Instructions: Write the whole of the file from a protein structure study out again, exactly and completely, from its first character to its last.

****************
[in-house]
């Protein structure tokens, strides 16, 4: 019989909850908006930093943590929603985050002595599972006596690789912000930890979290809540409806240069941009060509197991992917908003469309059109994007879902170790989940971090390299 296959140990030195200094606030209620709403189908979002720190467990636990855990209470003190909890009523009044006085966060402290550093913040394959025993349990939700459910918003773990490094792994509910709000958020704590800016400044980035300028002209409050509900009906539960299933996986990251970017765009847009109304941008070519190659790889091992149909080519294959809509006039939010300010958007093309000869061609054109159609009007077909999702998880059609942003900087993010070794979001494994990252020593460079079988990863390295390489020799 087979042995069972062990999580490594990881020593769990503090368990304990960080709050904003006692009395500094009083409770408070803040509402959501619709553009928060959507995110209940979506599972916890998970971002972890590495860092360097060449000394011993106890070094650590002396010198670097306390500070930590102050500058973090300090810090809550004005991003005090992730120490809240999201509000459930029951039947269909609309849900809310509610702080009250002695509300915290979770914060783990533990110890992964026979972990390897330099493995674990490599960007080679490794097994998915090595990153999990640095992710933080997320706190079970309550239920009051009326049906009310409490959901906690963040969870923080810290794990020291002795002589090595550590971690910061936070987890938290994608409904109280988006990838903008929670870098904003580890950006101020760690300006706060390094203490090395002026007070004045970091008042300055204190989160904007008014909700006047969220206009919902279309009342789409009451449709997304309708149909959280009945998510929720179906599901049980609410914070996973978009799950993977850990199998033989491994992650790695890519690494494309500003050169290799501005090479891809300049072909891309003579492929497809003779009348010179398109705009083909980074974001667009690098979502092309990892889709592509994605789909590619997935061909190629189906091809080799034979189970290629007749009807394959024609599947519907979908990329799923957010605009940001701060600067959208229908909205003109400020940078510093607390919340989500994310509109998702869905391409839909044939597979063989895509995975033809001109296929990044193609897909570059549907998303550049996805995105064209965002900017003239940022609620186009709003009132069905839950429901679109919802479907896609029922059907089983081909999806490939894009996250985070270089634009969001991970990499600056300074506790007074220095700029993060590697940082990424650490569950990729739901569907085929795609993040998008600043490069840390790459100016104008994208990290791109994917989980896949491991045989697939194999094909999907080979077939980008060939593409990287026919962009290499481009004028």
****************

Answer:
[in-house]
């Protein structure tokens, strides 16, 4: 019989909850908006930093943590929603985050002595599972006596690789912000930890979290809540409806240069941009060509197991992917908003469309059109994007879902170790989940971090390299 296959140990030195200094606030209620709403189908979002720190467990636990855990209470003190909890009523009044006085966060402290550093913040394959025993349990939700459910918003773990490094792994509910709000958020704590800016400044980035300028002209409050509900009906539960299933996986990251970017765009847009109304941008070519190659790889091992149909080519294959809509006039939010300010958007093309000869061609054109159609009007077909999702998880059609942003900087993010070794979001494994990252020593460079079988990863390295390489020799 087979042995069972062990999580490594990881020593769990503090368990304990960080709050904003006692009395500094009083409770408070803040509402959501619709553009928060959507995110209940979506599972916890998970971002972890590495860092360097060449000394011993106890070094650590002396010198670097306390500070930590102050500058973090300090810090809550004005991003005090992730120490809240999201509000459930029951039947269909609309849900809310509610702080009250002695509300915290979770914060783990533990110890992964026979972990390897330099493995674990490599960007080679490794097994998915090595990153999990640095992710933080997320706190079970309550239920009051009326049906009310409490959901906690963040969870923080810290794990020291002795002589090595550590971690910061936070987890938290994608409904109280988006990838903008929670870098904003580890950006101020760690300006706060390094203490090395002026007070004045970091008042300055204190989160904007008014909700006047969220206009919902279309009342789409009451449709997304309708149909959280009945998510929720179906599901049980609410914070996973978009799950993977850990199998033989491994992650790695890519690494494309500003050169290799501005090479891809300049072909891309003579492929497809003779009348010179398109705009083909980074974001667009690098979502092309990892889709592509994605789909590619997935061909190629189906091809080799034979189970290629007749009807394959024609599947519907979908990329799923957010605009940001701060600067959208229908909205003109400020940078510093607390919340989500994310509109998702869905391409839909044939597979063989895509995975033809001109296929990044193609897909570059549907998303550049996805995105064209965002900017003239940022609620186009709003009132069905839950429901679109919802479907896609029922059907089983081909999806490939894009996250985070270089634009969001991970990499600056300074506790007074220095700029993060590697940082990424650490569950990729739901569907085929795609993040998008600043490069840390790459100016104008994208990290791109994917989980896949491991045989697939194999094909999907080979077939980008060939593409990287026919962009290499481009004028």